Background and objectives: Multiple-breath washout (MBW) is an attractive test to assess ventilation inhomogeneity, a marker of peripheral lung disease. Standardization of MBW is hampered as little data exists on possible measurement bias. We aimed to identify potential sources of measurement bias based on MBW software settings.
Methods: We used unprocessed data from nitrogen (N2) MBW (Exhalyzer D, Eco Medics AG) applied in 30 children aged 5-18 years: 10 with CF, 10 formerly preterm, and 10 healthy controls. This setup calculates the tracer gas N2 mainly from measured O2 and CO2concentrations. The following software settings for MBW signal processing were changed by at least 5 units or >10% in both directions or completely switched off: (i) environmental conditions, (ii) apparatus dead space, (iii) O2 and CO2 signal correction, and (iv) signal alignment (delay time). Primary outcome was the change in lung clearance index (LCI) compared to LCI calculated with the settings as recommended. A change in LCI exceeding 10% was considered relevant.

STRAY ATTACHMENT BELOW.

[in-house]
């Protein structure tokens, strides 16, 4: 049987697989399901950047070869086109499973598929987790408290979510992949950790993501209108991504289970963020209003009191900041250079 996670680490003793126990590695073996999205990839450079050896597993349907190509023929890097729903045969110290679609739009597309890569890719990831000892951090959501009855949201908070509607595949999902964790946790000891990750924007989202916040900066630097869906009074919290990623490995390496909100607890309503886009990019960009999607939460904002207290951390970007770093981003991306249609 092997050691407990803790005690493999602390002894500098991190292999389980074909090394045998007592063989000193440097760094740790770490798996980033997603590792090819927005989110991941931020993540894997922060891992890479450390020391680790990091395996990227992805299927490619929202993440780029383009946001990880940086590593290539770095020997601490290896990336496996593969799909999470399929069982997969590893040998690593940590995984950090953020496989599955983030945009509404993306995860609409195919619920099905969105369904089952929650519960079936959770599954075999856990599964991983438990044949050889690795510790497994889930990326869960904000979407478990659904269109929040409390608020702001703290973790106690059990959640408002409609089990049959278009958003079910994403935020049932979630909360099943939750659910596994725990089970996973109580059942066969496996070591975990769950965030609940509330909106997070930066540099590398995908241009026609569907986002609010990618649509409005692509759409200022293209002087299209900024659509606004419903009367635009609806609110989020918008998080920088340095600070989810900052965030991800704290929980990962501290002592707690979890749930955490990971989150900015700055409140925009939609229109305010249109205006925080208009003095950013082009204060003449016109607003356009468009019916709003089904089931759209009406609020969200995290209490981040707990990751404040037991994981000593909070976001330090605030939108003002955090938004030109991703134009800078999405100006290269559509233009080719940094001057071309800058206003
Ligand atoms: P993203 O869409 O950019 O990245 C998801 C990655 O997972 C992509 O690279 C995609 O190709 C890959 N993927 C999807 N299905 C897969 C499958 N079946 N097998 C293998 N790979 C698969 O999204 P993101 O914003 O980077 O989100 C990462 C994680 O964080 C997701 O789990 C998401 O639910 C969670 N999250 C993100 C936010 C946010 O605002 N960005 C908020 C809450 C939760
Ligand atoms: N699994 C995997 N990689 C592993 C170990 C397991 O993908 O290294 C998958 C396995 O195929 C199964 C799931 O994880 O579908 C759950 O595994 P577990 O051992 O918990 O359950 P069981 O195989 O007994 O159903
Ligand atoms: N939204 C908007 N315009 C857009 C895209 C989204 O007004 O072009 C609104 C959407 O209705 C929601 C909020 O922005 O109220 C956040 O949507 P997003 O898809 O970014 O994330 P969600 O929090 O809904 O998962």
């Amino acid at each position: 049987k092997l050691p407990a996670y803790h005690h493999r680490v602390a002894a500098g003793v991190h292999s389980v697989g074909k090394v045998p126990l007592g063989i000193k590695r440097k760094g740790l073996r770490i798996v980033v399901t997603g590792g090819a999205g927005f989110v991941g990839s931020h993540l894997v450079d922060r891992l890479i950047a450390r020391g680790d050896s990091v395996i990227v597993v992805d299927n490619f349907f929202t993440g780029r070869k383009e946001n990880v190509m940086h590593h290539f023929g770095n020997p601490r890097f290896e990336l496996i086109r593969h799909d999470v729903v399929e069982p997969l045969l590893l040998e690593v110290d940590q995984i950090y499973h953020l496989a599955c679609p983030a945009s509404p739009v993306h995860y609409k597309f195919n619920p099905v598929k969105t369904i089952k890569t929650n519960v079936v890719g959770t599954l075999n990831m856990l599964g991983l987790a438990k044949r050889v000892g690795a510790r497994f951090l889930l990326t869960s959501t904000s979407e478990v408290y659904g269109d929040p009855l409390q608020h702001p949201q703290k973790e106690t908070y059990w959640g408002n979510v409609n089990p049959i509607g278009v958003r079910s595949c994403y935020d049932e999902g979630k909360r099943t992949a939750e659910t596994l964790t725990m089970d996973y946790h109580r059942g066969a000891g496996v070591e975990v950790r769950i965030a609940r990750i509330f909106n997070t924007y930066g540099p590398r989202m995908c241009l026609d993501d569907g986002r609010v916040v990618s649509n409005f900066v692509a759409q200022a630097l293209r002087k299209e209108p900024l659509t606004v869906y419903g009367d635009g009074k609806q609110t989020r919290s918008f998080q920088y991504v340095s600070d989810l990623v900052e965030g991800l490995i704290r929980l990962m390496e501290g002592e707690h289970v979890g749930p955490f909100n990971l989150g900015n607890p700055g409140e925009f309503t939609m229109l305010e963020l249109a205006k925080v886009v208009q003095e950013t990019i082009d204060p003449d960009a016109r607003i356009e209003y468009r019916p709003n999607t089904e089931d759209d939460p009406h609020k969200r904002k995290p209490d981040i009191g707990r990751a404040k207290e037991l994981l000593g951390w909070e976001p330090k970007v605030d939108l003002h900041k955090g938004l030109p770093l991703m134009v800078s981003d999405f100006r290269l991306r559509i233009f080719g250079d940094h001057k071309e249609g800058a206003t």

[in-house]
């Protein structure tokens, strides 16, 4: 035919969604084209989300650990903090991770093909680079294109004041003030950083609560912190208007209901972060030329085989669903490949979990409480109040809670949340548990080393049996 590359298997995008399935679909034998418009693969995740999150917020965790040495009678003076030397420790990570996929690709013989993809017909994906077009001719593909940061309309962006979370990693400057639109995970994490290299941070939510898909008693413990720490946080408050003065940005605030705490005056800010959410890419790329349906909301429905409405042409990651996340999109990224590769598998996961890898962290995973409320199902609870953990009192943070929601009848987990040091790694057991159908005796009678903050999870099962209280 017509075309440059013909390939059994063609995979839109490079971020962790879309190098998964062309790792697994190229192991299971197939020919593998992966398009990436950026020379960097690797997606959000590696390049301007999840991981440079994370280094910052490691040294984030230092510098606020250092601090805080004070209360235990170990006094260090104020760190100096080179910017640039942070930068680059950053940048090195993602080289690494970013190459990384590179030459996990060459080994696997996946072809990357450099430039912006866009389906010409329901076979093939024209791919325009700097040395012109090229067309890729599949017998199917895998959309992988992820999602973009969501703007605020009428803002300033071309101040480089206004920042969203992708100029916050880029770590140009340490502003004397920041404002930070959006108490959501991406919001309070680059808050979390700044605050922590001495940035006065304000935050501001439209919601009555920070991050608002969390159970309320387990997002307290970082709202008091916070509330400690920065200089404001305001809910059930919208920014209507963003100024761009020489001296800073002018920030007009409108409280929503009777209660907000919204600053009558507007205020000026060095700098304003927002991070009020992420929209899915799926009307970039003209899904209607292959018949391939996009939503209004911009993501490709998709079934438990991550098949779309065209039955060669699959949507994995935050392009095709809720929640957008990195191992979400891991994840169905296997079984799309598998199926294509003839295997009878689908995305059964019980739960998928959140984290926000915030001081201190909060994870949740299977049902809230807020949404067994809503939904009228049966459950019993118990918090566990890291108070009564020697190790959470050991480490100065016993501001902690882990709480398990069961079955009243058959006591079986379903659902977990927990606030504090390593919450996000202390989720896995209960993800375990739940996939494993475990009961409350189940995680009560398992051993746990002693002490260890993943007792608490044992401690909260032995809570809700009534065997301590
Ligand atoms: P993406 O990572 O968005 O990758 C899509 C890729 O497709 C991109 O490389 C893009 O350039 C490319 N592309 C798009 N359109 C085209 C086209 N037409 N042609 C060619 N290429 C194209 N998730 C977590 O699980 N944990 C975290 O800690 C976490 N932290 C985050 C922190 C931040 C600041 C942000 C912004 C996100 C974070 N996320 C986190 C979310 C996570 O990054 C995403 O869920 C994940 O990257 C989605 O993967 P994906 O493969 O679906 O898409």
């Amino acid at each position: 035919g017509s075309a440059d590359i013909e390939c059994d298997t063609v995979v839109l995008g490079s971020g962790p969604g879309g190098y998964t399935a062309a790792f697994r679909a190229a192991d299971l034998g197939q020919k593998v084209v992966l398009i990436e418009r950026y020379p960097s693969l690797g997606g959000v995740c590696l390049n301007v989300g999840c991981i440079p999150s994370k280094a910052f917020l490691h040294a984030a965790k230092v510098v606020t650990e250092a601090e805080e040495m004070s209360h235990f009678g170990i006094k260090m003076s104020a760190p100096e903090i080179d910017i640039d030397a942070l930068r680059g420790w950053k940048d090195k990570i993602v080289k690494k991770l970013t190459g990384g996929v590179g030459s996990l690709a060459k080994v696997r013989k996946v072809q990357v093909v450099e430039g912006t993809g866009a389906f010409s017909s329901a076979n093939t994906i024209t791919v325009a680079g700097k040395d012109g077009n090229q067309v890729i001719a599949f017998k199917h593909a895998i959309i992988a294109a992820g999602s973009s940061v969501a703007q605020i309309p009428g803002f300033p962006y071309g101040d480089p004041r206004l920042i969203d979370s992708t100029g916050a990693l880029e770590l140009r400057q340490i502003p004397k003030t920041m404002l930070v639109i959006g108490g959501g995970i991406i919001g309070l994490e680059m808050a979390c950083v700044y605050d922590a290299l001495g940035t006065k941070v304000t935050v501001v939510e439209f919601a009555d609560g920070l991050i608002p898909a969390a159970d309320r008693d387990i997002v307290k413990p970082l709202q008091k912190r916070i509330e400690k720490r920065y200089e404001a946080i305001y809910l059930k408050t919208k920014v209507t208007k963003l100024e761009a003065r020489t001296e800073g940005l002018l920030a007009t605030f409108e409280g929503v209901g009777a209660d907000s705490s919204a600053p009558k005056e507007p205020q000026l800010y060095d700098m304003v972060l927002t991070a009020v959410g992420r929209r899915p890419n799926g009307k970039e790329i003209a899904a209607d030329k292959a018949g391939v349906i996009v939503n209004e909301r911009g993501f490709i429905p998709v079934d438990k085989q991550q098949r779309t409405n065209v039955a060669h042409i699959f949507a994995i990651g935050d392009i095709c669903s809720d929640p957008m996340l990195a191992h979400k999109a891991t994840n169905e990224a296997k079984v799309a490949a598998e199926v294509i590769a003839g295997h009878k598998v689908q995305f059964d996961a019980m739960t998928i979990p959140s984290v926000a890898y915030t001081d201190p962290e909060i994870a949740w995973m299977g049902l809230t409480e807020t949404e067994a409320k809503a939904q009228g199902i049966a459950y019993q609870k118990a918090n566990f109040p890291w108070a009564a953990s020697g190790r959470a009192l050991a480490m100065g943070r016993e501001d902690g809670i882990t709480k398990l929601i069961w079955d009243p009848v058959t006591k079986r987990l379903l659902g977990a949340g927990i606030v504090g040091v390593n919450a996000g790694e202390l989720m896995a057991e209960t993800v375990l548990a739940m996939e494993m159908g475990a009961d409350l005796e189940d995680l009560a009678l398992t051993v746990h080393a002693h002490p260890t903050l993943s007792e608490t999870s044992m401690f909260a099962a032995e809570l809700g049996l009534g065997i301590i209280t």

Results: Changes in both environmental and dead space settings resulted in uniform but modest LCI changes and exceeded >10% in only two measurements. Changes in signal alignment and O2 signal correction had the most relevant impact on LCI. Decrease of O2 delay time by 40 ms (7%) lead to a mean LCI increase of 12%, with >10% LCI change in 60% of the children. Increase of O2 delay time by 40 ms resulted in mean LCI decrease of 9% with LCI changing >10% in 43% of the children.
Conclusions: Accurate LCI results depend crucially on signal processing settings in MBW software. Especially correct signal delay times are possible sources of incorrect LCI measurements. Algorithms of signal processing and signal alignment should thus be optimized to avoid susceptibility of MBW measurements to this significant measurement bias.